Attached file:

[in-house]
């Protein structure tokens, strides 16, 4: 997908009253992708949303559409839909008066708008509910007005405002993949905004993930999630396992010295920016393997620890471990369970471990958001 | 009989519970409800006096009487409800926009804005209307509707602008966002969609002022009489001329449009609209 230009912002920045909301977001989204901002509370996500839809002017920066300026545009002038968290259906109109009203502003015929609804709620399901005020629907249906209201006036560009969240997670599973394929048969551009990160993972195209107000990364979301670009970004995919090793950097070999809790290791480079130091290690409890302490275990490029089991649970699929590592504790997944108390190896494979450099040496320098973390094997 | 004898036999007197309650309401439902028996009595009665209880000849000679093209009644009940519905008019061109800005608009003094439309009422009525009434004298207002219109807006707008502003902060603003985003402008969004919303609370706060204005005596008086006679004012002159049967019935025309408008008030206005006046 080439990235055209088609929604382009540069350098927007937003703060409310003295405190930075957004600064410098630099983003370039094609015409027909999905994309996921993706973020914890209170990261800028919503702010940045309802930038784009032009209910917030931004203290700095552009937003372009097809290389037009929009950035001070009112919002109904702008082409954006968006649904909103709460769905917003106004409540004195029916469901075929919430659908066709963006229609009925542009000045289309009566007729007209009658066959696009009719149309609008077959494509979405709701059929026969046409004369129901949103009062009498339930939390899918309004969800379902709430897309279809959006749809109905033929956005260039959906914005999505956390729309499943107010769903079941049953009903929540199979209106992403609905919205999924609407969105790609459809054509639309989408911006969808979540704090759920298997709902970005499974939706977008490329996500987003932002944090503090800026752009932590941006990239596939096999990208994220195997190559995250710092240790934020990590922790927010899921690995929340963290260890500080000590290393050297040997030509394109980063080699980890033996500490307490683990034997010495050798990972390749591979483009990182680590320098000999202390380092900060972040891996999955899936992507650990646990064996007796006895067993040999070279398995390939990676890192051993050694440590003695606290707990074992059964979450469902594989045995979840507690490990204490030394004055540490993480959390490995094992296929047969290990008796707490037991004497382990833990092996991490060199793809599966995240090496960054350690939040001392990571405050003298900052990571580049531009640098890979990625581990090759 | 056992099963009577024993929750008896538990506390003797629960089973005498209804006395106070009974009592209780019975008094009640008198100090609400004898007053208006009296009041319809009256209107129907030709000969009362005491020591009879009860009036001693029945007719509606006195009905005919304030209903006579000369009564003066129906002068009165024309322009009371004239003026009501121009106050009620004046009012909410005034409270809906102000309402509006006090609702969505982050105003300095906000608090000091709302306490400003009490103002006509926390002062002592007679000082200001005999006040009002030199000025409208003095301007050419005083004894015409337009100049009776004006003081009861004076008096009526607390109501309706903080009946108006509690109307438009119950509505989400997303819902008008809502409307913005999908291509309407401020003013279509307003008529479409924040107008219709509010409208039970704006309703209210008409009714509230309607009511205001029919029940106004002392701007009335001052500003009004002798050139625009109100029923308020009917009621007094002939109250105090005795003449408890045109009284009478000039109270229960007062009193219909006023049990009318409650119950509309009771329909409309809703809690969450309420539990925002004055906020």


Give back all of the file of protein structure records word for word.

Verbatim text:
[in-house]
């Protein structure tokens, strides 16, 4: 997908009253992708949303559409839909008066708008509910007005405002993949905004993930999630396992010295920016393997620890471990369970471990958001 | 009989519970409800006096009487409800926009804005209307509707602008966002969609002022009489001329449009609209 230009912002920045909301977001989204901002509370996500839809002017920066300026545009002038968290259906109109009203502003015929609804709620399901005020629907249906209201006036560009969240997670599973394929048969551009990160993972195209107000990364979301670009970004995919090793950097070999809790290791480079130091290690409890302490275990490029089991649970699929590592504790997944108390190896494979450099040496320098973390094997 | 004898036999007197309650309401439902028996009595009665209880000849000679093209009644009940519905008019061109800005608009003094439309009422009525009434004298207002219109807006707008502003902060603003985003402008969004919303609370706060204005005596008086006679004012002159049967019935025309408008008030206005006046 080439990235055209088609929604382009540069350098927007937003703060409310003295405190930075957004600064410098630099983003370039094609015409027909999905994309996921993706973020914890209170990261800028919503702010940045309802930038784009032009209910917030931004203290700095552009937003372009097809290389037009929009950035001070009112919002109904702008082409954006968006649904909103709460769905917003106004409540004195029916469901075929919430659908066709963006229609009925542009000045289309009566007729007209009658066959696009009719149309609008077959494509979405709701059929026969046409004369129901949103009062009498339930939390899918309004969800379902709430897309279809959006749809109905033929956005260039959906914005999505956390729309499943107010769903079941049953009903929540199979209106992403609905919205999924609407969105790609459809054509639309989408911006969808979540704090759920298997709902970005499974939706977008490329996500987003932002944090503090800026752009932590941006990239596939096999990208994220195997190559995250710092240790934020990590922790927010899921690995929340963290260890500080000590290393050297040997030509394109980063080699980890033996500490307490683990034997010495050798990972390749591979483009990182680590320098000999202390380092900060972040891996999955899936992507650990646990064996007796006895067993040999070279398995390939990676890192051993050694440590003695606290707990074992059964979450469902594989045995979840507690490990204490030394004055540490993480959390490995094992296929047969290990008796707490037991004497382990833990092996991490060199793809599966995240090496960054350690939040001392990571405050003298900052990571580049531009640098890979990625581990090759 | 056992099963009577024993929750008896538990506390003797629960089973005498209804006395106070009974009592209780019975008094009640008198100090609400004898007053208006009296009041319809009256209107129907030709000969009362005491020591009879009860009036001693029945007719509606006195009905005919304030209903006579000369009564003066129906002068009165024309322009009371004239003026009501121009106050009620004046009012909410005034409270809906102000309402509006006090609702969505982050105003300095906000608090000091709302306490400003009490103002006509926390002062002592007679000082200001005999006040009002030199000025409208003095301007050419005083004894015409337009100049009776004006003081009861004076008096009526607390109501309706903080009946108006509690109307438009119950509505989400997303819902008008809502409307913005999908291509309407401020003013279509307003008529479409924040107008219709509010409208039970704006309703209210008409009714509230309607009511205001029919029940106004002392701007009335001052500003009004002798050139625009109100029923308020009917009621007094002939109250105090005795003449408890045109009284009478000039109270229960007062009193219909006023049990009318409650119950509309009771329909409309809703809690969450309420539990925002004055906020």